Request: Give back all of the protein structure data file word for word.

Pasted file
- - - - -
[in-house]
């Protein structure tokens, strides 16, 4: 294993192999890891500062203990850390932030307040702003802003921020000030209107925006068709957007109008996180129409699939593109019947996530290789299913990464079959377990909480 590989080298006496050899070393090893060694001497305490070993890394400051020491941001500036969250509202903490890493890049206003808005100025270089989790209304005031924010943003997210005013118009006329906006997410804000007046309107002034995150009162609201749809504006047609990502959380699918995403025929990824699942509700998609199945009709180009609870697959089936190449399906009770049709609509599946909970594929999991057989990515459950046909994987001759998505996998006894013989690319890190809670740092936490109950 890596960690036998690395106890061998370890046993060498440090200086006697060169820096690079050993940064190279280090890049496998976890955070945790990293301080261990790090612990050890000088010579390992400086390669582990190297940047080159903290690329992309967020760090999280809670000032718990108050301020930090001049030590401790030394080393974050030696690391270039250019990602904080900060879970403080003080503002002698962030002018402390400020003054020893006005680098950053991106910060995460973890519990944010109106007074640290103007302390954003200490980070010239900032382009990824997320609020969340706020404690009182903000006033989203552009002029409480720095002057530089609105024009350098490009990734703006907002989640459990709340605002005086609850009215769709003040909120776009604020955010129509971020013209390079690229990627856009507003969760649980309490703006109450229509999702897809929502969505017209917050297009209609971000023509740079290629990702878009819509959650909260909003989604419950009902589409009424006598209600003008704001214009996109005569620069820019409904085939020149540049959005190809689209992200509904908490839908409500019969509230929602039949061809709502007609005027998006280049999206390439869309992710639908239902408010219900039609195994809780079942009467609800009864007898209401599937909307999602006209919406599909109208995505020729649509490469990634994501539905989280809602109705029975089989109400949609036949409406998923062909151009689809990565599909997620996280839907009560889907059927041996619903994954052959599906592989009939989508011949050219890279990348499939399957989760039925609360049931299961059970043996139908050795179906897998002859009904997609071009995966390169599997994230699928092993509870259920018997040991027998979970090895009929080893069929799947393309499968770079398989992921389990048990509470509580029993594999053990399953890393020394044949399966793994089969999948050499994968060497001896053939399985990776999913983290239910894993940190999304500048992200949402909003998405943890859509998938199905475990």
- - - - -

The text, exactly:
[in-house]
């Protein structure tokens, strides 16, 4: 294993192999890891500062203990850390932030307040702003802003921020000030209107925006068709957007109008996180129409699939593109019947996530290789299913990464079959377990909480 590989080298006496050899070393090893060694001497305490070993890394400051020491941001500036969250509202903490890493890049206003808005100025270089989790209304005031924010943003997210005013118009006329906006997410804000007046309107002034995150009162609201749809504006047609990502959380699918995403025929990824699942509700998609199945009709180009609870697959089936190449399906009770049709609509599946909970594929999991057989990515459950046909994987001759998505996998006894013989690319890190809670740092936490109950 890596960690036998690395106890061998370890046993060498440090200086006697060169820096690079050993940064190279280090890049496998976890955070945790990293301080261990790090612990050890000088010579390992400086390669582990190297940047080159903290690329992309967020760090999280809670000032718990108050301020930090001049030590401790030394080393974050030696690391270039250019990602904080900060879970403080003080503002002698962030002018402390400020003054020893006005680098950053991106910060995460973890519990944010109106007074640290103007302390954003200490980070010239900032382009990824997320609020969340706020404690009182903000006033989203552009002029409480720095002057530089609105024009350098490009990734703006907002989640459990709340605002005086609850009215769709003040909120776009604020955010129509971020013209390079690229990627856009507003969760649980309490703006109450229509999702897809929502969505017209917050297009209609971000023509740079290629990702878009819509959650909260909003989604419950009902589409009424006598209600003008704001214009996109005569620069820019409904085939020149540049959005190809689209992200509904908490839908409500019969509230929602039949061809709502007609005027998006280049999206390439869309992710639908239902408010219900039609195994809780079942009467609800009864007898209401599937909307999602006209919406599909109208995505020729649509490469990634994501539905989280809602109705029975089989109400949609036949409406998923062909151009689809990565599909997620996280839907009560889907059927041996619903994954052959599906592989009939989508011949050219890279990348499939399957989760039925609360049931299961059970043996139908050795179906897998002859009904997609071009995966390169599997994230699928092993509870259920018997040991027998979970090895009929080893069929799947393309499968770079398989992921389990048990509470509580029993594999053990399953890393020394044949399966793994089969999948050499994968060497001896053939399985990776999913983290239910894993940190999304500048992200949402909003998405943890859509998938199905475990």